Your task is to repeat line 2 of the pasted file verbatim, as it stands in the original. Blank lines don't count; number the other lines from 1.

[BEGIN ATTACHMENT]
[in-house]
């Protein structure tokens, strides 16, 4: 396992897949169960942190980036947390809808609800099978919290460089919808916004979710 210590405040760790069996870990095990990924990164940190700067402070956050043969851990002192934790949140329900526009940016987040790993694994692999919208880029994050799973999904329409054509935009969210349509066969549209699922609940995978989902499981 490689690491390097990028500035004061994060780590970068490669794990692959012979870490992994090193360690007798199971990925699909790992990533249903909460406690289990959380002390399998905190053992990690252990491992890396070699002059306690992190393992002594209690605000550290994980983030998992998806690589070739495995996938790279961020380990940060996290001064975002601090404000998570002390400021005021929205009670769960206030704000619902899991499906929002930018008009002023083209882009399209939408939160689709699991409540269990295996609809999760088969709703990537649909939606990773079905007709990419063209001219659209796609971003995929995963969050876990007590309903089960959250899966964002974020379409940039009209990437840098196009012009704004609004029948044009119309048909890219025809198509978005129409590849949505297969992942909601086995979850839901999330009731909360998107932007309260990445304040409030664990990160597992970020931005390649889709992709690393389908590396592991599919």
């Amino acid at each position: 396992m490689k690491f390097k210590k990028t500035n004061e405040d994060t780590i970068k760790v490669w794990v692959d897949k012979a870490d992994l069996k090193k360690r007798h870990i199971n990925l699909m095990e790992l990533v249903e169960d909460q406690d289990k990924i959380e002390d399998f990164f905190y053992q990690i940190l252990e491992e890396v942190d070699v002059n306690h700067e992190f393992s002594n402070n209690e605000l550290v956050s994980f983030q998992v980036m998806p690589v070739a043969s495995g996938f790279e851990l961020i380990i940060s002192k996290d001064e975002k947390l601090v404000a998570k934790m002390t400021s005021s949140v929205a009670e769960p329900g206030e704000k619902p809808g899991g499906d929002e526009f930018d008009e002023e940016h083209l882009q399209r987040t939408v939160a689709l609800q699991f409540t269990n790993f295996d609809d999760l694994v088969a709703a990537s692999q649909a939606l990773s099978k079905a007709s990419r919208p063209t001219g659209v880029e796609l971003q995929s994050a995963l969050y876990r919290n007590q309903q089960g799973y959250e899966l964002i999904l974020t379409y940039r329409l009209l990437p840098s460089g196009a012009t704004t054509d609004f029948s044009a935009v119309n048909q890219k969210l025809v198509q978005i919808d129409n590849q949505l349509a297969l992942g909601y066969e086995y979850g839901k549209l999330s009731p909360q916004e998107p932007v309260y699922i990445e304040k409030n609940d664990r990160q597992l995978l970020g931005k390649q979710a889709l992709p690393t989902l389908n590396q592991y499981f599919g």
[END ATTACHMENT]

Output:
């Protein structure tokens, strides 16, 4: 396992897949169960942190980036947390809808609800099978919290460089919808916004979710 210590405040760790069996870990095990990924990164940190700067402070956050043969851990002192934790949140329900526009940016987040790993694994692999919208880029994050799973999904329409054509935009969210349509066969549209699922609940995978989902499981 490689690491390097990028500035004061994060780590970068490669794990692959012979870490992994090193360690007798199971990925699909790992990533249903909460406690289990959380002390399998905190053992990690252990491992890396070699002059306690992190393992002594209690605000550290994980983030998992998806690589070739495995996938790279961020380990940060996290001064975002601090404000998570002390400021005021929205009670769960206030704000619902899991499906929002930018008009002023083209882009399209939408939160689709699991409540269990295996609809999760088969709703990537649909939606990773079905007709990419063209001219659209796609971003995929995963969050876990007590309903089960959250899966964002974020379409940039009209990437840098196009012009704004609004029948044009119309048909890219025809198509978005129409590849949505297969992942909601086995979850839901999330009731909360998107932007309260990445304040409030664990990160597992970020931005390649889709992709690393389908590396592991599919």